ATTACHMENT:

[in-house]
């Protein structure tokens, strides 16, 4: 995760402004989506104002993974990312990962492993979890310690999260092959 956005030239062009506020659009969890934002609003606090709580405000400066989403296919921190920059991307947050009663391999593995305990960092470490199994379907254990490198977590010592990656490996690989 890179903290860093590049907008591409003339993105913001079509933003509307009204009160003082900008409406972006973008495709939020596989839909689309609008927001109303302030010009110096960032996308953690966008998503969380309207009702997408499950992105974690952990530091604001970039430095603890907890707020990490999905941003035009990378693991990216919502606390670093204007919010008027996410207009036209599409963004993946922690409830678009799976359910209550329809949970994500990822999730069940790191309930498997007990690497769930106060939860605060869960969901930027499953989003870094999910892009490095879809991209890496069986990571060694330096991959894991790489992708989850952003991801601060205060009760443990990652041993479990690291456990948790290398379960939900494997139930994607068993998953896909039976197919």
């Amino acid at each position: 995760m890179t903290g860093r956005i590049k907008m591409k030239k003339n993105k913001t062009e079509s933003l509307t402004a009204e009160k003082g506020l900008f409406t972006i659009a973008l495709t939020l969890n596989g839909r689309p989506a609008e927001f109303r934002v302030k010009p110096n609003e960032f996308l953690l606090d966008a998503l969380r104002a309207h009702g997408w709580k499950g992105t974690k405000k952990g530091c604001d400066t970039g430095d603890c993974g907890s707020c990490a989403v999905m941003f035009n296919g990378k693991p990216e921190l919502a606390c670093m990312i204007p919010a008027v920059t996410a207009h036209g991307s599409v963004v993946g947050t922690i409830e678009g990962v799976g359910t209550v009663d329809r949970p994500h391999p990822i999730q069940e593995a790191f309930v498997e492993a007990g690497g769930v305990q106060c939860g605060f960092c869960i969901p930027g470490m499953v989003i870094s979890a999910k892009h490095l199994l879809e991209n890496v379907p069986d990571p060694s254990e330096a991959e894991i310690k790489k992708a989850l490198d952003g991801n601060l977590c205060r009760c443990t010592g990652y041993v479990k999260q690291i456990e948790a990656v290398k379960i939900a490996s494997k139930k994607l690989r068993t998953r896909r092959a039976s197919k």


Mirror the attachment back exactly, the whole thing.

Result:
[in-house]
């Protein structure tokens, strides 16, 4: 995760402004989506104002993974990312990962492993979890310690999260092959 956005030239062009506020659009969890934002609003606090709580405000400066989403296919921190920059991307947050009663391999593995305990960092470490199994379907254990490198977590010592990656490996690989 890179903290860093590049907008591409003339993105913001079509933003509307009204009160003082900008409406972006973008495709939020596989839909689309609008927001109303302030010009110096960032996308953690966008998503969380309207009702997408499950992105974690952990530091604001970039430095603890907890707020990490999905941003035009990378693991990216919502606390670093204007919010008027996410207009036209599409963004993946922690409830678009799976359910209550329809949970994500990822999730069940790191309930498997007990690497769930106060939860605060869960969901930027499953989003870094999910892009490095879809991209890496069986990571060694330096991959894991790489992708989850952003991801601060205060009760443990990652041993479990690291456990948790290398379960939900494997139930994607068993998953896909039976197919």
């Amino acid at each position: 995760m890179t903290g860093r956005i590049k907008m591409k030239k003339n993105k913001t062009e079509s933003l509307t402004a009204e009160k003082g506020l900008f409406t972006i659009a973008l495709t939020l969890n596989g839909r689309p989506a609008e927001f109303r934002v302030k010009p110096n609003e960032f996308l953690l606090d966008a998503l969380r104002a309207h009702g997408w709580k499950g992105t974690k405000k952990g530091c604001d400066t970039g430095d603890c993974g907890s707020c990490a989403v999905m941003f035009n296919g990378k693991p990216e921190l919502a606390c670093m990312i204007p919010a008027v920059t996410a207009h036209g991307s599409v963004v993946g947050t922690i409830e678009g990962v799976g359910t209550v009663d329809r949970p994500h391999p990822i999730q069940e593995a790191f309930v498997e492993a007990g690497g769930v305990q106060c939860g605060f960092c869960i969901p930027g470490m499953v989003i870094s979890a999910k892009h490095l199994l879809e991209n890496v379907p069986d990571p060694s254990e330096a991959e894991i310690k790489k992708a989850l490198d952003g991801n601060l977590c205060r009760c443990t010592g990652y041993v479990k999260q690291i456990e948790a990656v290398k379960i939900a490996s494997k139930k994607l690989r068993t998953r896909r092959a039976s197919k």